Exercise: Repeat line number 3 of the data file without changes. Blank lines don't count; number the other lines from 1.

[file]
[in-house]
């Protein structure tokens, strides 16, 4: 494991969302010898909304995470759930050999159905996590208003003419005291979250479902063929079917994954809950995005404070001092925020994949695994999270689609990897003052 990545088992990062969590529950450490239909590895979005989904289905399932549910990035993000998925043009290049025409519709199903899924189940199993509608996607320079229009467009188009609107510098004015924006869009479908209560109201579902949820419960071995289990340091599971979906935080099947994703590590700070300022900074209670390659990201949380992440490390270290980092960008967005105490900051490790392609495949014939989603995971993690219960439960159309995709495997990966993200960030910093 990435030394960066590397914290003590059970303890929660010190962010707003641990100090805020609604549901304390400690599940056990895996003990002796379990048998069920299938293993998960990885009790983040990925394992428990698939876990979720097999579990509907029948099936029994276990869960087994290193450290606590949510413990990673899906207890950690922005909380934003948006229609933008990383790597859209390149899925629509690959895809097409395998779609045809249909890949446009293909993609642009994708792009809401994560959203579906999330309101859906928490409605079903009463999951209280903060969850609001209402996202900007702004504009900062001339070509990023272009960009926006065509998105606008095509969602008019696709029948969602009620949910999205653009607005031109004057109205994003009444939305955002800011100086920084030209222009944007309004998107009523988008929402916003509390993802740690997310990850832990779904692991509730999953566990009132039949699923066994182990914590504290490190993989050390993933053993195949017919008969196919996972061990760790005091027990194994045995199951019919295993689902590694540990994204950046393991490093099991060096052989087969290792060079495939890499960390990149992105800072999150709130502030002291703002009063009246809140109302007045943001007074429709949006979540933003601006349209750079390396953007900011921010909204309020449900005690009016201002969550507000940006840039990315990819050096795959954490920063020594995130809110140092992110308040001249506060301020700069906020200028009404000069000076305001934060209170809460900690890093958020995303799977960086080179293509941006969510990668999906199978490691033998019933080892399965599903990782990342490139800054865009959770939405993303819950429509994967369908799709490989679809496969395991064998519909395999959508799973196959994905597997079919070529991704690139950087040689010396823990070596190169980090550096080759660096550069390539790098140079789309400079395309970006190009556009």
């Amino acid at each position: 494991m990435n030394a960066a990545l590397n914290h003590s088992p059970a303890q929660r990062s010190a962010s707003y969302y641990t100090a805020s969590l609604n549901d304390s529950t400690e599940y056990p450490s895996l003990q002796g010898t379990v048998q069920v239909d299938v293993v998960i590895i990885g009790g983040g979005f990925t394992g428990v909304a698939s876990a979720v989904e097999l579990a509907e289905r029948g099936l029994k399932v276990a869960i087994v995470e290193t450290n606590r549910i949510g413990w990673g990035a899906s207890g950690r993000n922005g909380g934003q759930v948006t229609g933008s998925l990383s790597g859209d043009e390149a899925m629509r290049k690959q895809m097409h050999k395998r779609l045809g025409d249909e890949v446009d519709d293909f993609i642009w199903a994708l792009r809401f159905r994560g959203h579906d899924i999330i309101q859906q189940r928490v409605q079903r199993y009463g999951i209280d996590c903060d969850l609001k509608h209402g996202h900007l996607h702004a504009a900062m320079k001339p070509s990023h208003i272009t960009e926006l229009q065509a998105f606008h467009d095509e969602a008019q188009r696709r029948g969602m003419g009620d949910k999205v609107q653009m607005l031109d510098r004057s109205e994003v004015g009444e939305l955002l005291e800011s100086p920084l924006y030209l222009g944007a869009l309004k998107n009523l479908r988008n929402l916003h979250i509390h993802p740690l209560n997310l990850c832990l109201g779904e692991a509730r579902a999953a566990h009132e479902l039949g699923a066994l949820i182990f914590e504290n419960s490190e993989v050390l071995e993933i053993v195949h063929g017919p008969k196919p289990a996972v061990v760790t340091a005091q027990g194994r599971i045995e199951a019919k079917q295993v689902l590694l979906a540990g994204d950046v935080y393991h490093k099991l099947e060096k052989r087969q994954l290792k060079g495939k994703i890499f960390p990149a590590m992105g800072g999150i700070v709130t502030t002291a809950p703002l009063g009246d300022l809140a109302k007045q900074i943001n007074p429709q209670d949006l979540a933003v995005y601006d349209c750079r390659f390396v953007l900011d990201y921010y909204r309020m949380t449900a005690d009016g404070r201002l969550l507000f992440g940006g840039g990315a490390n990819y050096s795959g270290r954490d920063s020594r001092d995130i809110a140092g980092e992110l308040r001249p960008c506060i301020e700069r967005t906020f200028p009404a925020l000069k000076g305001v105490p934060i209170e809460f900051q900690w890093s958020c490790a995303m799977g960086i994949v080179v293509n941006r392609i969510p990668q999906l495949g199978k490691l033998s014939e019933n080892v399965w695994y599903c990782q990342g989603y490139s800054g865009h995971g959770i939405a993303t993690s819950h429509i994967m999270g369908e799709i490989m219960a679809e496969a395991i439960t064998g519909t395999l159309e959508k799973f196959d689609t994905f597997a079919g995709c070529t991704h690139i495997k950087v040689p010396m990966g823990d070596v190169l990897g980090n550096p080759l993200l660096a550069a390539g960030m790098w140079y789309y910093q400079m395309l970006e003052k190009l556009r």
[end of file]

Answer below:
């Amino acid at each position: 494991m990435n030394a960066a990545l590397n914290h003590s088992p059970a303890q929660r990062s010190a962010s707003y969302y641990t100090a805020s969590l609604n549901d304390s529950t400690e599940y056990p450490s895996l003990q002796g010898t379990v048998q069920v239909d299938v293993v998960i590895i990885g009790g983040g979005f990925t394992g428990v909304a698939s876990a979720v989904e097999l579990a509907e289905r029948g099936l029994k399932v276990a869960i087994v995470e290193t450290n606590r549910i949510g413990w990673g990035a899906s207890g950690r993000n922005g909380g934003q759930v948006t229609g933008s998925l990383s790597g859209d043009e390149a899925m629509r290049k690959q895809m097409h050999k395998r779609l045809g025409d249909e890949v446009d519709d293909f993609i642009w199903a994708l792009r809401f159905r994560g959203h579906d899924i999330i309101q859906q189940r928490v409605q079903r199993y009463g999951i209280d996590c903060d969850l609001k509608h209402g996202h900007l996607h702004a504009a900062m320079k001339p070509s990023h208003i272009t960009e926006l229009q065509a998105f606008h467009d095509e969602a008019q188009r696709r029948g969602m003419g009620d949910k999205v609107q653009m607005l031109d510098r004057s109205e994003v004015g009444e939305l955002l005291e800011s100086p920084l924006y030209l222009g944007a869009l309004k998107n009523l479908r988008n929402l916003h979250i509390h993802p740690l209560n997310l990850c832990l109201g779904e692991a509730r579902a999953a566990h009132e479902l039949g699923a066994l949820i182990f914590e504290n419960s490190e993989v050390l071995e993933i053993v195949h063929g017919p008969k196919p289990a996972v061990v760790t340091a005091q027990g194994r599971i045995e199951a019919k079917q295993v689902l590694l979906a540990g994204d950046v935080y393991h490093k099991l099947e060096k052989r087969q994954l290792k060079g495939k994703i890499f960390p990149a590590m992105g800072g999150i700070v709130t502030t002291a809950p703002l009063g009246d300022l809140a109302k007045q900074i943001n007074p429709q209670d949006l979540a933003v995005y601006d349209c750079r390659f390396v953007l900011d990201y921010y909204r309020m949380t449900a005690d009016g404070r201002l969550l507000f992440g940006g840039g990315a490390n990819y050096s795959g270290r954490d920063s020594r001092d995130i809110a140092g980092e992110l308040r001249p960008c506060i301020e700069r967005t906020f200028p009404a925020l000069k000076g305001v105490p934060i209170e809460f900051q900690w890093s958020c490790a995303m799977g960086i994949v080179v293509n941006r392609i969510p990668q999906l495949g199978k490691l033998s014939e019933n080892v399965w695994y599903c990782q990342g989603y490139s800054g865009h995971g959770i939405a993303t993690s819950h429509i994967m999270g369908e799709i490989m219960a679809e496969a395991i439960t064998g519909t395999l159309e959508k799973f196959d689609t994905f597997a079919g995709c070529t991704h690139i495997k950087v040689p010396m990966g823990d070596v190169l990897g980090n550096p080759l993200l660096a550069a390539g960030m790098w140079y789309y910093q400079m395309l970006e003052k190009l556009r």